“From a strategy standpoint, there were a number of good reasons for the acquisition,” says Sullivan. Foremost was that China was and is the world’s largest market for pork, and demand outstrips its supply. “Not a single job has left the U.S. since the acquisition,” he says. “In fact, we have added thousands of American jobs since that time.”

Through those years, one thing that had not changed was the company philosophy to let each new acquisition operate independently. “It was a very decentralized model,” explains Sullivan. “The management philosophy was to make acquisitions but keep the companies independent, to create a culture of internal competition.”

One business unit would develop breakthroughs that were not shared with other business units. They would even steal business from each other. “That model worked wonderfully for many years – especially if the measure you use is the stock price – but we started asking ourselves if we were really optimizing all those assets we bought.”

That decade of introspection led to the “One Smithfield” philosophy, which wouldn’t be formally implemented until 2015. “We eliminated the independent operating companies, combined sales functions, IT systems and optimized everything, both financially and culturally.”

What has changed

“15 years ago, we were a ham company” and a commodity pork company, says Sullivan. “Now we’re number one, two or three in every meat category. We’ve built a considerable packaged goods business – from bacon to hot dogs to dried sausage. The trends now are cooked products, prepared meals, and our intention is to expand our capabilities in those categories. Further processing now is the star of our company.”

While other meat companies are buying their way into new and further-processed categories, Smithfield is taking a more conservative approach, growing organically and, as a result, a bit more slowly.

But 2017 became another year of acquisitions, with Smithfield completing the purchases of the Farmer John and Saag’s Specialty Meats brands as well as additional processing facilities and farms. In June, Pini Group’s packaged meats companies in Poland became part of Smithfield’s Animex subsidiary. Two months later, the company completed the full acquisition of Kansas City Sausage Co., in which Smithfield had a 50 percent ownership since 2013.

It also became a milestone year for Smithfield’s sustainability program, which is ingrained throughout its operations and helps its customers deliver on their own commitments. In 2017, Smithfield became the first large-scale producer in the industry to convert to group housing systems for pregnant sows on company-owned farms.

The company also announced Smithfield Renewables, a new platform to ensure the company reaches its goal to reduce greenhouse gas (GHG) emissions throughout its supply chain 25 percent by 2025 while unifying and accelerating its renewables efforts across farms and facilities. These achievements and efforts solidified Smithfield’s reputation as a sustainability leader.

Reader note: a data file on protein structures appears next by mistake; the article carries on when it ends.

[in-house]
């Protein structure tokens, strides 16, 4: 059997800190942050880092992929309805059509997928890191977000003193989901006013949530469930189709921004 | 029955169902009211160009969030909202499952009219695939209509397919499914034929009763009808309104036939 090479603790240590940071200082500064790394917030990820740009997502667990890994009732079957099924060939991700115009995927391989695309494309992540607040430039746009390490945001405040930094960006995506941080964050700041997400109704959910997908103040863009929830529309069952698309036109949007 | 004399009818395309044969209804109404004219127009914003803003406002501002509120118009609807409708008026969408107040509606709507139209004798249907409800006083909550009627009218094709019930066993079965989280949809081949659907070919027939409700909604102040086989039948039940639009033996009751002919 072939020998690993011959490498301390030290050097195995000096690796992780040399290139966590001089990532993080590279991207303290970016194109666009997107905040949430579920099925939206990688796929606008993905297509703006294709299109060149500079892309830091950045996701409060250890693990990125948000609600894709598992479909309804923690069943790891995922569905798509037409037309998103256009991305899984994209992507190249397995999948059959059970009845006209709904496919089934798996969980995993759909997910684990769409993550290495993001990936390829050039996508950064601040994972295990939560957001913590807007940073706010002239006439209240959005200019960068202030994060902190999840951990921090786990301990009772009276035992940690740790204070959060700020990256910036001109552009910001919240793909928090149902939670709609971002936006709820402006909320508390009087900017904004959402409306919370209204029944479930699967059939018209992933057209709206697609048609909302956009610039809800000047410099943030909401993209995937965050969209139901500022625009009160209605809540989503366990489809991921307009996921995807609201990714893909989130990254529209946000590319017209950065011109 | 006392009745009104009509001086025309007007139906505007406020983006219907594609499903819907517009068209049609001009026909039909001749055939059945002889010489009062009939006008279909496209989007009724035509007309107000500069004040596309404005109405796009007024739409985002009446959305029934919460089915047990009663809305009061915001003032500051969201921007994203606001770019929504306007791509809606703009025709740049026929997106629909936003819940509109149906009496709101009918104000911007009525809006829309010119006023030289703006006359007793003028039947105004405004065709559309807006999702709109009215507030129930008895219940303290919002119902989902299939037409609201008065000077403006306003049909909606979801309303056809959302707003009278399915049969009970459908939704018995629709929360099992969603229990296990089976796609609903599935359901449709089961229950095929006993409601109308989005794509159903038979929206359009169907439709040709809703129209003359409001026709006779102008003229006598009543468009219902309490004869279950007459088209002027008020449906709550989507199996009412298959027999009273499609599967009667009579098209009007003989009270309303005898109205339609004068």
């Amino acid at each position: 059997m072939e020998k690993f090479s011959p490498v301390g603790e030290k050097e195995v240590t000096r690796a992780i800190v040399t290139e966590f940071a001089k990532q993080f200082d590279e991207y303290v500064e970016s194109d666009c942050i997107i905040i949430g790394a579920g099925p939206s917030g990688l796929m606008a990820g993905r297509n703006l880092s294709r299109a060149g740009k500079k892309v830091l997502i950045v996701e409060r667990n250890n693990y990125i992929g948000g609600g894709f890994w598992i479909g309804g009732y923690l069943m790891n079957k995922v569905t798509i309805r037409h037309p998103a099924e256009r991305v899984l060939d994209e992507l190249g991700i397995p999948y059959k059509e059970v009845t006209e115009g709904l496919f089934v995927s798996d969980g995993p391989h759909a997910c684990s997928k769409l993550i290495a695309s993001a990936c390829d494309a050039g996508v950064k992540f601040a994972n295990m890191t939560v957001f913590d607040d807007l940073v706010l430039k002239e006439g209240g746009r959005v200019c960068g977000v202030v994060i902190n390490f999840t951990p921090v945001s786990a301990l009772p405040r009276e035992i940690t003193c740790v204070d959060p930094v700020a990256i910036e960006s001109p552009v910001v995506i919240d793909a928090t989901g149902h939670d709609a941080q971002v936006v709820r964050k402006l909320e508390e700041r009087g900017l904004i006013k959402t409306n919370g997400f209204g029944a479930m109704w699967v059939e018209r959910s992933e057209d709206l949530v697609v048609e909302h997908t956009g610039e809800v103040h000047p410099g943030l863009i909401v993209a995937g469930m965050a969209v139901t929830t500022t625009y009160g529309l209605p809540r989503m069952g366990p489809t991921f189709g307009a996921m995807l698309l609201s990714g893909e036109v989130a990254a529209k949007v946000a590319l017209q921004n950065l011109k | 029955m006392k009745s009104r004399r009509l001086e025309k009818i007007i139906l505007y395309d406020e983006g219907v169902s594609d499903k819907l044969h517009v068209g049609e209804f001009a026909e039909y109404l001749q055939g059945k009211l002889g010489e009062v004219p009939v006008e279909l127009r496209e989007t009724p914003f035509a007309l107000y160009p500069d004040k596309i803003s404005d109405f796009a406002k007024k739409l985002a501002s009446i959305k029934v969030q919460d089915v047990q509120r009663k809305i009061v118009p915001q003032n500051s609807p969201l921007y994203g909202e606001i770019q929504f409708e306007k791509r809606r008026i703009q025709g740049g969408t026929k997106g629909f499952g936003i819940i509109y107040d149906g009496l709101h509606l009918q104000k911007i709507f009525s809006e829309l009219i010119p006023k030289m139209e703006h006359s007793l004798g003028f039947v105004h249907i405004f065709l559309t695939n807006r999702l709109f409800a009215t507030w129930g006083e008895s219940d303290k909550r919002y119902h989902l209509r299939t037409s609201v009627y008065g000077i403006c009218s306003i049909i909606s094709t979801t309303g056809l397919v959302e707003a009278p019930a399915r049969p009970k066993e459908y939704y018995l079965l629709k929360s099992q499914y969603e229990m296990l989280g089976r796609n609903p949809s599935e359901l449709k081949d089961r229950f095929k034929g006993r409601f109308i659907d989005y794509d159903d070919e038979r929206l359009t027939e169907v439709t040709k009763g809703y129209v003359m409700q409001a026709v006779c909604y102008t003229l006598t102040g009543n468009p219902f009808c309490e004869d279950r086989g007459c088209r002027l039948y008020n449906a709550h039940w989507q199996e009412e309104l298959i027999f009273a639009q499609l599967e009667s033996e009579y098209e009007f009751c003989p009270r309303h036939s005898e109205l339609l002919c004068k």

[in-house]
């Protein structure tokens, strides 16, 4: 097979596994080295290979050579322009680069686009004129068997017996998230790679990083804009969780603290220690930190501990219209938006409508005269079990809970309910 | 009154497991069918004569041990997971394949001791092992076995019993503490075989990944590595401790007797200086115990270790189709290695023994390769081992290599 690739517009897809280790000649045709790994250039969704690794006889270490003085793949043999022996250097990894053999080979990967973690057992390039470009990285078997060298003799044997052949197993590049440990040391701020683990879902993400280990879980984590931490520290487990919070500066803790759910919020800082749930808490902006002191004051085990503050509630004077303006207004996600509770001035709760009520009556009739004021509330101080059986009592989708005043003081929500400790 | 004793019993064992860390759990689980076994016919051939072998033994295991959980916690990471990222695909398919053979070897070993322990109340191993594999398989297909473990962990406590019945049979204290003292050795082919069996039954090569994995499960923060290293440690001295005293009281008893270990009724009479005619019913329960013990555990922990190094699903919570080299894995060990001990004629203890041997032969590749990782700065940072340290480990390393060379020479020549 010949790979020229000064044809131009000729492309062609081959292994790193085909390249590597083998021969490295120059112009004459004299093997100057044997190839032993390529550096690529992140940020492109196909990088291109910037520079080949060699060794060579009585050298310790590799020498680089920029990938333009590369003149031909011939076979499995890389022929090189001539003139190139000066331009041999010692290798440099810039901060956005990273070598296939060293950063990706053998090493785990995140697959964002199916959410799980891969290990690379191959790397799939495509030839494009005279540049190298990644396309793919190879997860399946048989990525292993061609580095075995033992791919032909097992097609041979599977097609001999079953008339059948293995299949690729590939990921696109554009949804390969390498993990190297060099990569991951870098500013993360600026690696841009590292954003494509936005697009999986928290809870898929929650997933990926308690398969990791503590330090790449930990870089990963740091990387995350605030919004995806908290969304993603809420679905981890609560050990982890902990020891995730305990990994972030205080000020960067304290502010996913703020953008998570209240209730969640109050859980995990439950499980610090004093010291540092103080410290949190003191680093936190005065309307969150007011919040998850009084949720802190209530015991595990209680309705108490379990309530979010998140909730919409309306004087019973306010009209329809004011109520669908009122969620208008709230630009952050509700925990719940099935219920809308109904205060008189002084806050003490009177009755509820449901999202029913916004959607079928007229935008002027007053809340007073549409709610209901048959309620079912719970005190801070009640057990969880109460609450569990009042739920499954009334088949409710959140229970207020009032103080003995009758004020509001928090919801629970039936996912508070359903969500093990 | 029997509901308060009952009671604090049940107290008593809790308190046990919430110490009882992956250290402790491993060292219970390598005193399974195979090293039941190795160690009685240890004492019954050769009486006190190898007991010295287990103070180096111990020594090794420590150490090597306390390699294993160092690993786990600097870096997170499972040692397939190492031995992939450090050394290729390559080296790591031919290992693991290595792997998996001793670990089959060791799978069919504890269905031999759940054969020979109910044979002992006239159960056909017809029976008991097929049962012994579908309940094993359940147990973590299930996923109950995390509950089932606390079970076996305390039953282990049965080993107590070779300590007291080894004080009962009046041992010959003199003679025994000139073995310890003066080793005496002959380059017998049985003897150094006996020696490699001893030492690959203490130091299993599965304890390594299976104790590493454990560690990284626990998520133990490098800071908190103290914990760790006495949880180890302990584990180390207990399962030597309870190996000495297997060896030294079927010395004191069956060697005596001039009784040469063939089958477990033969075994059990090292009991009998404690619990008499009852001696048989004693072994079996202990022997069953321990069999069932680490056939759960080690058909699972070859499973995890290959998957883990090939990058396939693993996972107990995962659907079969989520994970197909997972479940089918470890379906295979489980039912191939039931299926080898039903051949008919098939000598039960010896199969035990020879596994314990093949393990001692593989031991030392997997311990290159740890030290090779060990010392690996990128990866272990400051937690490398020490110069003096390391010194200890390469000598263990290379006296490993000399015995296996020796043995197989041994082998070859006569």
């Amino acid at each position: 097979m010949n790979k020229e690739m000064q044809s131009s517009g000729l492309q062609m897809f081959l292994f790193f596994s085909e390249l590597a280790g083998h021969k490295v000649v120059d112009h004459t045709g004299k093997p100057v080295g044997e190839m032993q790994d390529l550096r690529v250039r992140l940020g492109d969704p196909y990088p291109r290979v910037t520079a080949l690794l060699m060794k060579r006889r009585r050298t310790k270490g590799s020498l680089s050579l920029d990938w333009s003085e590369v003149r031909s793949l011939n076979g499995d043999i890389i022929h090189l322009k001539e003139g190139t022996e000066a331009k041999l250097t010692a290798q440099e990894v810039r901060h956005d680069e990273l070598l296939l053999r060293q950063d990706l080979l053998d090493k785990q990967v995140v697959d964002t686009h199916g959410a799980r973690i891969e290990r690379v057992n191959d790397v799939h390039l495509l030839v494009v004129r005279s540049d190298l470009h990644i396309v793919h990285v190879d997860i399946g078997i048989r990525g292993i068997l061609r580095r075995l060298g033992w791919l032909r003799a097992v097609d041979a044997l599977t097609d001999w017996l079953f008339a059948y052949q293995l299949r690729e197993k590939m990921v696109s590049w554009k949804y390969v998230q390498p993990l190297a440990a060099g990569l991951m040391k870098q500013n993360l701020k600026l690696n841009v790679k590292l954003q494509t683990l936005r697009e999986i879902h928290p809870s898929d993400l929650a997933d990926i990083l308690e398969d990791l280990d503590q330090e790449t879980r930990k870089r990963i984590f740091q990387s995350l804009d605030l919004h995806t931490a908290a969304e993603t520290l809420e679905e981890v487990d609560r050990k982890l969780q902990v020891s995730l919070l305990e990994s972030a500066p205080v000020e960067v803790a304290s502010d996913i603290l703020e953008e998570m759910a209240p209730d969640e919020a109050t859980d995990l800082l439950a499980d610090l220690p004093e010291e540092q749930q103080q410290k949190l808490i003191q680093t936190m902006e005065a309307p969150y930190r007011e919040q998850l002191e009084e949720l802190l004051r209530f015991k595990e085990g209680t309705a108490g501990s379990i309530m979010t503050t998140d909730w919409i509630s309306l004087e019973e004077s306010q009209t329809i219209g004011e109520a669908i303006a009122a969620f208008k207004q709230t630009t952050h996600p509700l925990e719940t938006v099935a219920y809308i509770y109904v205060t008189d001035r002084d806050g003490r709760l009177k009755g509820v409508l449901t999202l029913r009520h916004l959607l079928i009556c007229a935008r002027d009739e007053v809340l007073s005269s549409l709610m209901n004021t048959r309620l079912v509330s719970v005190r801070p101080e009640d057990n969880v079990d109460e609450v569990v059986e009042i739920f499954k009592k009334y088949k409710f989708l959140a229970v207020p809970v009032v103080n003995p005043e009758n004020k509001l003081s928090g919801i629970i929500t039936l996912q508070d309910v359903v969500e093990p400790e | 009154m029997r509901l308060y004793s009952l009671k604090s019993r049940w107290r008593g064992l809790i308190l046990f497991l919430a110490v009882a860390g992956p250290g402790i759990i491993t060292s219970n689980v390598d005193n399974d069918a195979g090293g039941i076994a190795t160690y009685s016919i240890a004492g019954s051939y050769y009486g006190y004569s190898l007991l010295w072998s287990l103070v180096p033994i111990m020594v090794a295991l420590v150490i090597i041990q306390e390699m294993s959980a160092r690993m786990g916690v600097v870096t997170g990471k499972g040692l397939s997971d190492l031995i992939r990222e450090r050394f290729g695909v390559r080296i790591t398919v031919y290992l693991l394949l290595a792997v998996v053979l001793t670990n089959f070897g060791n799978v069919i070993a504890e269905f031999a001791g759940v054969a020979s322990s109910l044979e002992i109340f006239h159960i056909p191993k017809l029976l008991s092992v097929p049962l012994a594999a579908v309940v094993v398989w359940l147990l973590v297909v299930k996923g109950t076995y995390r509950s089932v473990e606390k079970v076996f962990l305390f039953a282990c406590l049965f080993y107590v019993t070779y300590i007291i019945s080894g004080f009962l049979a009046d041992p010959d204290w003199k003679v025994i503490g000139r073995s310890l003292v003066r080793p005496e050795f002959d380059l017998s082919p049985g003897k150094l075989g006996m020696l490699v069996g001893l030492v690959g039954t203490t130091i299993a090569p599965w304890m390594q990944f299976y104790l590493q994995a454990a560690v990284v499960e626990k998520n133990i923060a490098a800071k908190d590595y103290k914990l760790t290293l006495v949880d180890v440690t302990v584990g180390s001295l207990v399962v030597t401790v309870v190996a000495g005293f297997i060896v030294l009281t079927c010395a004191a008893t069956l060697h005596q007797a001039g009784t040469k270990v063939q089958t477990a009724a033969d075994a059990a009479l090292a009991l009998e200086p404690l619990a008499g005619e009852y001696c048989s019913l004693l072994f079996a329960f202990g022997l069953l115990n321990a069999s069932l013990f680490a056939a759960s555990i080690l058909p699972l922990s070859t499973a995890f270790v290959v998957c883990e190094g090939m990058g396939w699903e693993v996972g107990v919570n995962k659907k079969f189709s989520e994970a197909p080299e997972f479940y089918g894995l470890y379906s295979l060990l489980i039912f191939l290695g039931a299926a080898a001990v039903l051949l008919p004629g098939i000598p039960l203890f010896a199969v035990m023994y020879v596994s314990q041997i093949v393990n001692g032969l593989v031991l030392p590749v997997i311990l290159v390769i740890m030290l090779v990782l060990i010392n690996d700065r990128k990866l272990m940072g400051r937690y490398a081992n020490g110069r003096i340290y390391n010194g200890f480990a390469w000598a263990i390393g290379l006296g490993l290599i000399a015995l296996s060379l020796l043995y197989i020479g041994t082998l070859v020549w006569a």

What lies ahead

Kenneth m SullivanNow, Smithfield’s biggest product categories are, in order: hams, bacon, pork loins and pork butts. Less apparent is the company’s penetration into categories such as deli, foodservice and international. “We have significant assets on the live production side and on the fresh meat side and significant opportunities beyond the United States,” says Sullivan. And he hints at growth plans that will put Smithfield in “all kinds of adjacent categories.”

Today, in addition to fresh pork, Smithfield has an $8 billion packaged meats business, and its brands hold top market share in numerous categories. This area is growing for several reasons, including the company’s rapid response to evolving consumer tastes and the strength of its brands’ marketing programs.

Smithfield will continue to build on this momentum by focusing on the value of its brands and offering a unified portfolio of packaged meats. This is how the global food company will continue its transformation into a leading consumer packaged goods and protein company.

Looking back in order to look ahead also reveals another key tenet of Smithfield’s success in the past decade: a focus on innovation. It’s one of three guiding principles established by Sullivan when he took the helm at Smithfield: Responsibility, Operational Excellence and Innovation – or ROI.

At Smithfield, innovation encompasses both product and process innovation. Establishing the guiding principles began the shift toward ingraining these values into the company culture. This shift in culture, combined with the team at Smithfield’s Innovation Center, has resulted in hundreds of new products and product categories, more sustainable packaging, optimized transportation networks, more efficient operating systems in its plants and more.

Tied closely to innovation is the company’s focus on sustainability. Sustainable business practices are critical for the company now and looking ahead to the future. “Our sustainability program truly sets us apart from our competitors,” says Sullivan. “It is a differentiator like no other, both for our company and products. The things we do to strengthen our sustainability efforts also strengthen our position in the marketplace.”

The ongoing operational improvements as well as a company culture focused on innovation, sustainability and looking to the future will keep Smithfield sizzling for years to come.